My heart pounded, my forearms burned and my legs trembled: Clearly, this was the stupidest thing I had ever done for fun.

And I have done a few dumb things — hiking through lightning storms, inching up cliffs and wading across flooded creeks.

But biking up this hill with a pack on my back from the Pine Trailhead marked a new low — at least for the moment.

I was just a mile or two from civilization, so what was the big deal?

This section of the Arizona Trail is well traveled, marked and free of mountain lions, at least that I could see. The sky was clear of clouds and two good friends led the way.

Doesn’t matter. This is awful.

Dumbest thing ever.

A hiker bounding happily downhill stopped to take in the sight of me.

I was loaded down with a 40-pound backpacking pack headed straight uphill on a mountain bike. I can’t say if I was really pedaling, just edging painfully forward trying to not topple over. If not for my brakes, I’d be rolling downhill backward.

The pack prevented me from putting my head back, so I sank lower in my seat and pedaled by the hiker.

“Wow, and you have a pack on,” he said.

Yep, I was crazy.

I’ve spent a decade mountain biking, without actually getting good at it. I dodge every jump, ride around every log and get off if I even think I might have a pedal strike. And I am not really in shape for the sport.

Fortunately, I read author Karen Rinaldi’s book, “It’s Great to Suck at Something: The unexpected joy of wiping out and what it can teach us about patience, resilience and the stuff that really matters.”

Her advice for a rich life involves trying things that scare us by pushing us out of our comfort zone, even if we downright suck at it.

Rinaldi loves to surf, but hasn’t gotten much better after 20 years of effort, but loves it just the same.

She says that sucking at something rewires our brain, cultivates grit and brings joy.

“I want to share with you just how great it can be to suck at something: to really, really struggle to do something unremarkable, uncelebrated and without much to show for it,” she writes. “And to do that unremarkable thing with love and with hope in your heart. To do it with joy.”

OK. At the moment, I can’t muster joy. In fact, I’m kicking myself between gasps. Why can’t I keep up with the guys? Why am I afraid of a jump? Falling would hurt, but I might also make it.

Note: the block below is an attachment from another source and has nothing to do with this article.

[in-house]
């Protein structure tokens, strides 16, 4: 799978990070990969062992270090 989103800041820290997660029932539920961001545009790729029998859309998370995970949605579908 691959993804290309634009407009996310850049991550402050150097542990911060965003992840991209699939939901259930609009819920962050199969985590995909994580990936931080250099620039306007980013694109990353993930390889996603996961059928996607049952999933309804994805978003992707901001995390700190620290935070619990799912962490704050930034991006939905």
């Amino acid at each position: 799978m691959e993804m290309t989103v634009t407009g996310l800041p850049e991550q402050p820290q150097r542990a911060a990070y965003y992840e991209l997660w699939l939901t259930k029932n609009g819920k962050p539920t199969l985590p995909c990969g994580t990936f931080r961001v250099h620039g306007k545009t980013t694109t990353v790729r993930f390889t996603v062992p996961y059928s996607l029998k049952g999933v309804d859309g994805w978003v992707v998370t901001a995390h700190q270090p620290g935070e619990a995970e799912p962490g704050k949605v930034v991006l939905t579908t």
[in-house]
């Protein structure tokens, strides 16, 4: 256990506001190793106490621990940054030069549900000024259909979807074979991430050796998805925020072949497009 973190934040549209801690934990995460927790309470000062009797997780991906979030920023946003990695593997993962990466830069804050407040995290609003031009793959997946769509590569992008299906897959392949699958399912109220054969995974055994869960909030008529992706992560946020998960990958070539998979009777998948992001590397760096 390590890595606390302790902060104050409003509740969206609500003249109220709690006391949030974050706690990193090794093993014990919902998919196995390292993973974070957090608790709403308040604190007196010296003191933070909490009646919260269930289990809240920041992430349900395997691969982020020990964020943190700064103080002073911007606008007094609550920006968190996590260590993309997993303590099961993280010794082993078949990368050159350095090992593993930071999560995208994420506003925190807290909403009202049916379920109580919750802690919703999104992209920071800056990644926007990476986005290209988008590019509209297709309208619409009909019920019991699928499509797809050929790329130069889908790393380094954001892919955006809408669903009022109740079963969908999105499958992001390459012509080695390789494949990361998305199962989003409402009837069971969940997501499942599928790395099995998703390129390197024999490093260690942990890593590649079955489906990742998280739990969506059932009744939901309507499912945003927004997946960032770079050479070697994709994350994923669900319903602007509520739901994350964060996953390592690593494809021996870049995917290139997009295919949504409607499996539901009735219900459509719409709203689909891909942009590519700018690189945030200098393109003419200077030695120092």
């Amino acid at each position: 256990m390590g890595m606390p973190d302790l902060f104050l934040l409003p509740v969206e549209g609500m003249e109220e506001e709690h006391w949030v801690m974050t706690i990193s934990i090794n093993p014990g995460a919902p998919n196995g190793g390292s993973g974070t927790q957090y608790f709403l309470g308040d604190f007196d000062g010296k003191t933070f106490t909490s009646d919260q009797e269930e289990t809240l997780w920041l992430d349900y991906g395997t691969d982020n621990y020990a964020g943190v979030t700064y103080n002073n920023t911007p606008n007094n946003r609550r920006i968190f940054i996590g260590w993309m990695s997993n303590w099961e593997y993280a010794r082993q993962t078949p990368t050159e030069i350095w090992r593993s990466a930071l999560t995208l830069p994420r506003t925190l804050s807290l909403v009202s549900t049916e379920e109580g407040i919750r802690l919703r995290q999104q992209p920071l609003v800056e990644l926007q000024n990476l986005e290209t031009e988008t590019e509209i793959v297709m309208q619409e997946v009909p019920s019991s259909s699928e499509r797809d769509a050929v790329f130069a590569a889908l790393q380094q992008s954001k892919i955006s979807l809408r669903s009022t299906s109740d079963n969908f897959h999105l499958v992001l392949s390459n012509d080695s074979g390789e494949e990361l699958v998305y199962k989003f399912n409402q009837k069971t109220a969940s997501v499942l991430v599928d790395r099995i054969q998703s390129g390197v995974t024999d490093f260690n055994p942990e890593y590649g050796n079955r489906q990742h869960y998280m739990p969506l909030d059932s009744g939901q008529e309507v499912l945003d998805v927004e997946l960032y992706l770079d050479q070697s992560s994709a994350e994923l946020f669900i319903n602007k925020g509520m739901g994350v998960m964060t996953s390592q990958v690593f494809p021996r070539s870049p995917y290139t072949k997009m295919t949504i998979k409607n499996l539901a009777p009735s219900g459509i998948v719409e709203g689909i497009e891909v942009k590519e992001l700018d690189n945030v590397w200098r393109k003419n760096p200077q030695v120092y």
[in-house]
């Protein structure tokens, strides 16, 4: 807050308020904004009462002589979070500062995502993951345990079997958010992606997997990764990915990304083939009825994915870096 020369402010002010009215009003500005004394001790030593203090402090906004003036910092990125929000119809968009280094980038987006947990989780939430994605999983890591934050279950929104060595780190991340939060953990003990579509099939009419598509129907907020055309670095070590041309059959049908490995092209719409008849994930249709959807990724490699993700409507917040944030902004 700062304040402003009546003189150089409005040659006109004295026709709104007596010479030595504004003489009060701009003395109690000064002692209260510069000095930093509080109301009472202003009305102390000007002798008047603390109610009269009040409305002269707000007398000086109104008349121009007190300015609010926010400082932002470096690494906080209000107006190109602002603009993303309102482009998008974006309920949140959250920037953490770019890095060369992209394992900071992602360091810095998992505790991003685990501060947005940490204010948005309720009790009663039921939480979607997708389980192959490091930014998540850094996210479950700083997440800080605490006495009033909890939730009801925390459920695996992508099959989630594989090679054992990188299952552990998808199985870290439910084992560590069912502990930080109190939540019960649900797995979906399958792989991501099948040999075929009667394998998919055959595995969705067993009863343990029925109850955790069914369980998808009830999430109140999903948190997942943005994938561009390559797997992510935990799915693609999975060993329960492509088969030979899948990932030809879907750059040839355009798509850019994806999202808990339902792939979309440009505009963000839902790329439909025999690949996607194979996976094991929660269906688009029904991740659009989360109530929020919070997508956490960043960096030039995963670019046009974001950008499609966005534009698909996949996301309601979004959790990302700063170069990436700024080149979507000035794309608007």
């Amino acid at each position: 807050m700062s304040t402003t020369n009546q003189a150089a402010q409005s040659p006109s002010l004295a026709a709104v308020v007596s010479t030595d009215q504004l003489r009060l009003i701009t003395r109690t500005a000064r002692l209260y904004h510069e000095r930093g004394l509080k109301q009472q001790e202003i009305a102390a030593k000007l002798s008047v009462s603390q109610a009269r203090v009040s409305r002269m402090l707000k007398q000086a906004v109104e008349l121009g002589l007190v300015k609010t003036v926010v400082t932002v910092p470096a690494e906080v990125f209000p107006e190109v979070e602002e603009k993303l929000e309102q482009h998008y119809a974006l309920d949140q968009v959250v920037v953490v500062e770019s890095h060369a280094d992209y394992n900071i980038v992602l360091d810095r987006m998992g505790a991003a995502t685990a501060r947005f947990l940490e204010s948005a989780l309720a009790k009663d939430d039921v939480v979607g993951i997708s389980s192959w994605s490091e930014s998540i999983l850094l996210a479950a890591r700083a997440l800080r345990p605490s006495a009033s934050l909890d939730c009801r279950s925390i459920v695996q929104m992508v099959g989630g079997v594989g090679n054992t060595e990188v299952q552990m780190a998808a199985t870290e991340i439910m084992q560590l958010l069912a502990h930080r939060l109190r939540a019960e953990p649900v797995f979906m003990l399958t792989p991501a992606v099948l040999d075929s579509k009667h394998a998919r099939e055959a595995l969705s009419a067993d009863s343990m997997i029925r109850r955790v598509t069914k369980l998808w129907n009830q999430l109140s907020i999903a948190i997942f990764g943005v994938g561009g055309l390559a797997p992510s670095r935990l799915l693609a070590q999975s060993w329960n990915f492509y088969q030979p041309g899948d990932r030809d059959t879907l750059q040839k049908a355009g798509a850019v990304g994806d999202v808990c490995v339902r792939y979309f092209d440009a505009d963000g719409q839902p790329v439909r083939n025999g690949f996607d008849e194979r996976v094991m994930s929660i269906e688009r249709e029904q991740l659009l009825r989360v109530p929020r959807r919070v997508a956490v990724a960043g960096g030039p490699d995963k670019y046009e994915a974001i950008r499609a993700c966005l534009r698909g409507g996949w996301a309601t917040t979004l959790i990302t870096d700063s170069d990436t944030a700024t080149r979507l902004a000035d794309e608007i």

But, I knew, I didn’t want to take the risk.

“Let’s just turn around and go home,” my sensible self whispered.

I teetered to a stop to gather my breath.

I wanted to scream for my friends to come back and take my stuff so I could walk up unhindered. But they’d forged on ahead out of sight. I was on my own with my bike.

I knew there would be a reward if I could just keep going.

So I walked, pedaled and staggered on to Milk Ranch Point, our campsite for the night. I pulled in just as a warm summer sunset spread across Pine to the north and the Granite Dells to the south.

We set up our sleeping bags under a sky so welcoming I sat down on a tree stump just to take it all in.

We didn’t need a tent, with the monsoon still weeks away. We sat around a campfire — with fire restrictions also weeks away — and talked about how we could lighten our loads if we bought more expensive gear.

After a day of suffering, I felt happy. I had made it. Sure, it sucked getting there, but I had made it. The memory of the pain would fade, but not the glow of triumph.

Later, I read this passage and it captured that moment:

“Our lives are far from perfect, except for fleeting moments when the perfect wave comes through, and your body and mind are both ready for it, and for a moment you hitch a ride on what feels like a ripple on the silk of life itself,” Rinaldi writes.

I thought about that on the long, scary ride back down — life rippling like silk.

And finally back at the car I realized — I’m finally getting the hang of sucking at something.

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